In addition to her role as a co-producer of FX’s Impeachment: American Crime Story, Monica Lewinsky has another project coming out this fall in the form of an HBO Max documentary entitled 15 Minutes of Shame. The film, which Lewinsky executive produced along with co-creator and former co-host of Catfish Max Joseph, sets out to explore how public shaming and “cancel culture” have worsened in recent decades with the rise of technology and social media. Joseph is certainly an interesting choice, as one could argue he has actually based his entire career off publicly shaming strangers. I’m not sure I expect a man who just a few years ago put out a documentary called DICKS: Do you need to be one to be a successful leader? to have a nuanced and reasonable perspective on cancel culture.
In an interview with Variety, Lewinsky discussed 15 Minutes of Shame, as well as how her own history with public shaming might have played out differently (or not) in today’s world. “I’m not sure that, were it a young, charismatic, Democratic president, and one who is perceived as being quote-unquote good to women…” Lewinsky paused. “I think it would be different. But I’m not sure everything would be quite as different as people think.”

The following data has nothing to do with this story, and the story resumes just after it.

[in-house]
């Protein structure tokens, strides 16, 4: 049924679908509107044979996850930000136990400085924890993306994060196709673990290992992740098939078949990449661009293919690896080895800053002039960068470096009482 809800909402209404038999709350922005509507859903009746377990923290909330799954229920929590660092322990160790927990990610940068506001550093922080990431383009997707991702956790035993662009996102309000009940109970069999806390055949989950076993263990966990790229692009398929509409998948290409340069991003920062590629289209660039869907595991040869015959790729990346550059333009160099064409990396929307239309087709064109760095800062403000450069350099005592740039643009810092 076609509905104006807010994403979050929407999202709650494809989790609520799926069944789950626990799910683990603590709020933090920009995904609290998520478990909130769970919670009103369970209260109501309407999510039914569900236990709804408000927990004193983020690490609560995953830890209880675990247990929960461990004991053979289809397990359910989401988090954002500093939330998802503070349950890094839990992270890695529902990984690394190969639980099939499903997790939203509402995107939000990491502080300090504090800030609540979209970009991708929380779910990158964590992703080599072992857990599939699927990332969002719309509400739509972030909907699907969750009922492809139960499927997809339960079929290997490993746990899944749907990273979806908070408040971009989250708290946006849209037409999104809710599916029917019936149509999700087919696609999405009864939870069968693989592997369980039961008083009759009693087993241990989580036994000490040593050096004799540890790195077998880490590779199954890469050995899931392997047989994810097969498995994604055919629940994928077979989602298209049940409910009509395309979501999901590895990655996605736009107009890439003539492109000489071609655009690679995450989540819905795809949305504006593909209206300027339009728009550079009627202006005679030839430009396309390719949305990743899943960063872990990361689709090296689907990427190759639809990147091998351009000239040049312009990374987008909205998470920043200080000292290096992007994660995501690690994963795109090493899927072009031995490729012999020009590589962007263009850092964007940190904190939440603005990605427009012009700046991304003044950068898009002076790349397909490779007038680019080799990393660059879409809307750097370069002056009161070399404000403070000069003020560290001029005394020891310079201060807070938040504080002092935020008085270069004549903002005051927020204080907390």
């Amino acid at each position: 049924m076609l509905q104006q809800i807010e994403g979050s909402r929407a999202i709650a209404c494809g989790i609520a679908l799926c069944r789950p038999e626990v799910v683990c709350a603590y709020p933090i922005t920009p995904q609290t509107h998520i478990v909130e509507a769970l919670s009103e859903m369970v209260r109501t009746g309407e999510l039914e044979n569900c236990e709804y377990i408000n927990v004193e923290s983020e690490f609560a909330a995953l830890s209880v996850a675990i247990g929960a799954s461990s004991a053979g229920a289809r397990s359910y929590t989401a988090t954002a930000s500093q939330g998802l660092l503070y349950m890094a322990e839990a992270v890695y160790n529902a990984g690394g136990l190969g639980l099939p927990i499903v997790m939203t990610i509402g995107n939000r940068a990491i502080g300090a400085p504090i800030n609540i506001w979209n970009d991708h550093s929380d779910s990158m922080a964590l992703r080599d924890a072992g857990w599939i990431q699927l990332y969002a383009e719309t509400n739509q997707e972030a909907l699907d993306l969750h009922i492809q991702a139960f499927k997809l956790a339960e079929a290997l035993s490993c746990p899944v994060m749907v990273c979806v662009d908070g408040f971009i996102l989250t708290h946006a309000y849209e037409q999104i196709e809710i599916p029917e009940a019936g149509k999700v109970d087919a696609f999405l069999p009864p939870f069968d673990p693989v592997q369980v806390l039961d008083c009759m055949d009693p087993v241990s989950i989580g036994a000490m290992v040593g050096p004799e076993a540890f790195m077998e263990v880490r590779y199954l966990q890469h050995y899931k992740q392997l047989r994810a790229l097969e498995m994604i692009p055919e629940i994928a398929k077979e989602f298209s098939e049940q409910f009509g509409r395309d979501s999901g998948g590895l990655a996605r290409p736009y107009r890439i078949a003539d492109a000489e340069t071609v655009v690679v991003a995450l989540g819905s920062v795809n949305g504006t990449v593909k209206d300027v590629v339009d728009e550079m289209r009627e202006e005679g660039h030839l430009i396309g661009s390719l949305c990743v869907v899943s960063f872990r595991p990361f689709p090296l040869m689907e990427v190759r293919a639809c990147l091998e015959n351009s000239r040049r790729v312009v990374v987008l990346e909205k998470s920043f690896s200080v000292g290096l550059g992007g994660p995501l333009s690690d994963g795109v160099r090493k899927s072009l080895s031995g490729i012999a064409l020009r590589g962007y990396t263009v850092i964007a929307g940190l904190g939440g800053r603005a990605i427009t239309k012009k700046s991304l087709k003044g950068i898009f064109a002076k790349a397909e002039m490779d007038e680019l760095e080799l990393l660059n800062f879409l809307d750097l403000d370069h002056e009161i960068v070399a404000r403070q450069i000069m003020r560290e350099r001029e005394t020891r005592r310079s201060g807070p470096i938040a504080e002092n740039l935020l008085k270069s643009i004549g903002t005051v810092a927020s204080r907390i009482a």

On the potential of public shaming as a means for disenfranchised people to exert agency:
“In moving forward, we need to think what are the subsets of cancel culture,” Lewinsky says. “I think that there is certainly a place for this. Something that we pull into the doc is the idea of shaming for change. We do see the public shaming tool used by marginalized groups and people who have traditionally and historically not had power and not have a voice.”
On whether the existence of social media would have helped her during the Clinton impeachment scandal:
“People would have been able to judge me and have a better sense of who I was based on what my social media profiles looked like,” Lewinsky says. “But in other ways, it would have been worse too. If I thought late-night shows and the comments I read online were bad, it would have been worse to see them piled on.”
On the similarities between her experiences with public shaming and the media scrutiny and mocking of pop princess Britney Spears:
“We were both fresh meat for this kind of behavior at the time,” Lewinsky says of Spears. “I always feel it’s important to say that I made a mistake, but Britney did not — not to say that I deserved everything that I got because I think it was much more severe, or it was not commensurate with my age and level of power. But Britney did not make those mistakes that I did.”
“With Britney and with all of these stories, we have to think about how we are contributing to that line of behavior in society, proliferating in a way,” Lewinsky says. “Our clicks matter, the things we read matter, the things we retweet matter. They all make a difference. I really wish only good things for her. That’s for sure.”
Read Lewinsky’s full interview with Variety here.